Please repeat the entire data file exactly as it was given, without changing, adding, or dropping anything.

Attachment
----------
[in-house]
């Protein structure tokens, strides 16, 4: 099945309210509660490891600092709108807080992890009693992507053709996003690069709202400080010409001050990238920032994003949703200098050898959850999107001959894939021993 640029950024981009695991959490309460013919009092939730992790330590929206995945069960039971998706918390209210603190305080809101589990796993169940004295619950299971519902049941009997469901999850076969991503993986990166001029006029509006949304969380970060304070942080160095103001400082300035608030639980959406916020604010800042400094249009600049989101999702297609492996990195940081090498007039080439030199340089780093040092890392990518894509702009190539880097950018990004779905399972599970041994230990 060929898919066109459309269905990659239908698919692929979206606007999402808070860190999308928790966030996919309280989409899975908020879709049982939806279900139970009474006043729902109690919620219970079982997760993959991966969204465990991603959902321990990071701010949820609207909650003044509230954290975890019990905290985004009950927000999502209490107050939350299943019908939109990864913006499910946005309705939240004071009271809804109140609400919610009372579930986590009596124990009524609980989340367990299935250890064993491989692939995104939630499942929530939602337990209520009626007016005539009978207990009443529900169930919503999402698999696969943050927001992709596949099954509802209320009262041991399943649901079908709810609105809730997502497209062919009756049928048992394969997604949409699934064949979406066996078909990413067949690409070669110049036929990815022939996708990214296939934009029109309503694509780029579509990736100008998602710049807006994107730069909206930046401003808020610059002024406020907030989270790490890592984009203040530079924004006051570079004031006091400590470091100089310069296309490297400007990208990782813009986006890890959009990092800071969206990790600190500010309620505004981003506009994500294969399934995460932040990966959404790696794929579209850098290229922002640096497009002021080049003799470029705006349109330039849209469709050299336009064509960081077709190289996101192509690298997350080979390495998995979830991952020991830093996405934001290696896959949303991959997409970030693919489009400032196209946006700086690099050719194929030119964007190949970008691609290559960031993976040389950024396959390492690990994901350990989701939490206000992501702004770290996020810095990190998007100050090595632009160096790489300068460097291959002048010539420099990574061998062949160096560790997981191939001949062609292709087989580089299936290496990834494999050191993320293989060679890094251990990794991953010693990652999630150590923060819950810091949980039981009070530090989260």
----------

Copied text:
[in-house]
């Protein structure tokens, strides 16, 4: 099945309210509660490891600092709108807080992890009693992507053709996003690069709202400080010409001050990238920032994003949703200098050898959850999107001959894939021993 640029950024981009695991959490309460013919009092939730992790330590929206995945069960039971998706918390209210603190305080809101589990796993169940004295619950299971519902049941009997469901999850076969991503993986990166001029006029509006949304969380970060304070942080160095103001400082300035608030639980959406916020604010800042400094249009600049989101999702297609492996990195940081090498007039080439030199340089780093040092890392990518894509702009190539880097950018990004779905399972599970041994230990 060929898919066109459309269905990659239908698919692929979206606007999402808070860190999308928790966030996919309280989409899975908020879709049982939806279900139970009474006043729902109690919620219970079982997760993959991966969204465990991603959902321990990071701010949820609207909650003044509230954290975890019990905290985004009950927000999502209490107050939350299943019908939109990864913006499910946005309705939240004071009271809804109140609400919610009372579930986590009596124990009524609980989340367990299935250890064993491989692939995104939630499942929530939602337990209520009626007016005539009978207990009443529900169930919503999402698999696969943050927001992709596949099954509802209320009262041991399943649901079908709810609105809730997502497209062919009756049928048992394969997604949409699934064949979406066996078909990413067949690409070669110049036929990815022939996708990214296939934009029109309503694509780029579509990736100008998602710049807006994107730069909206930046401003808020610059002024406020907030989270790490890592984009203040530079924004006051570079004031006091400590470091100089310069296309490297400007990208990782813009986006890890959009990092800071969206990790600190500010309620505004981003506009994500294969399934995460932040990966959404790696794929579209850098290229922002640096497009002021080049003799470029705006349109330039849209469709050299336009064509960081077709190289996101192509690298997350080979390495998995979830991952020991830093996405934001290696896959949303991959997409970030693919489009400032196209946006700086690099050719194929030119964007190949970008691609290559960031993976040389950024396959390492690990994901350990989701939490206000992501702004770290996020810095990190998007100050090595632009160096790489300068460097291959002048010539420099990574061998062949160096560790997981191939001949062609292709087989580089299936290496990834494999050191993320293989060679890094251990990794991953010693990652999630150590923060819950810091949980039981009070530090989260």